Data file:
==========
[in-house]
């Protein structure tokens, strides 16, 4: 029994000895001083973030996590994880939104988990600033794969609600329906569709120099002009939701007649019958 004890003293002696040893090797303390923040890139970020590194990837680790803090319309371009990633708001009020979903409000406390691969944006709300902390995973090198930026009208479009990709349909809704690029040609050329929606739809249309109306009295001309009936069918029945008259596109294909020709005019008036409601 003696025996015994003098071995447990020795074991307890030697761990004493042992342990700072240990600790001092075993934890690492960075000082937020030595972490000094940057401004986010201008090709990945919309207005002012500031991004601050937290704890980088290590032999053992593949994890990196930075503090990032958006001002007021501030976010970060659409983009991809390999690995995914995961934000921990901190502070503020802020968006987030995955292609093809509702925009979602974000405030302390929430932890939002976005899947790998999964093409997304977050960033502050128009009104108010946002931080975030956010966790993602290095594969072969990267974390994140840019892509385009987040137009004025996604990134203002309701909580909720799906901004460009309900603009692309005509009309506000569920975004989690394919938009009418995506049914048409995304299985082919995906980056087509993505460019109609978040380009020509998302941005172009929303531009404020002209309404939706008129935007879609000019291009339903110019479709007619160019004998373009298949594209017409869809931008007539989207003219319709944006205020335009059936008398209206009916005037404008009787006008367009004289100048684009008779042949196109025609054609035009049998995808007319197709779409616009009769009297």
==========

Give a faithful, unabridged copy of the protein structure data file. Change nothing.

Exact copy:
[in-house]
């Protein structure tokens, strides 16, 4: 029994000895001083973030996590994880939104988990600033794969609600329906569709120099002009939701007649019958 004890003293002696040893090797303390923040890139970020590194990837680790803090319309371009990633708001009020979903409000406390691969944006709300902390995973090198930026009208479009990709349909809704690029040609050329929606739809249309109306009295001309009936069918029945008259596109294909020709005019008036409601 003696025996015994003098071995447990020795074991307890030697761990004493042992342990700072240990600790001092075993934890690492960075000082937020030595972490000094940057401004986010201008090709990945919309207005002012500031991004601050937290704890980088290590032999053992593949994890990196930075503090990032958006001002007021501030976010970060659409983009991809390999690995995914995961934000921990901190502070503020802020968006987030995955292609093809509702925009979602974000405030302390929430932890939002976005899947790998999964093409997304977050960033502050128009009104108010946002931080975030956010966790993602290095594969072969990267974390994140840019892509385009987040137009004025996604990134203002309701909580909720799906901004460009309900603009692309005509009309506000569920975004989690394919938009009418995506049914048409995304299985082919995906980056087509993505460019109609978040380009020509998302941005172009929303531009404020002209309404939706008129935007879609000019291009339903110019479709007619160019004998373009298949594209017409869809931008007539989207003219319709944006205020335009059936008398209206009916005037404008009787006008367009004289100048684009008779042949196109025609054609035009049998995808007319197709779409616009009769009297």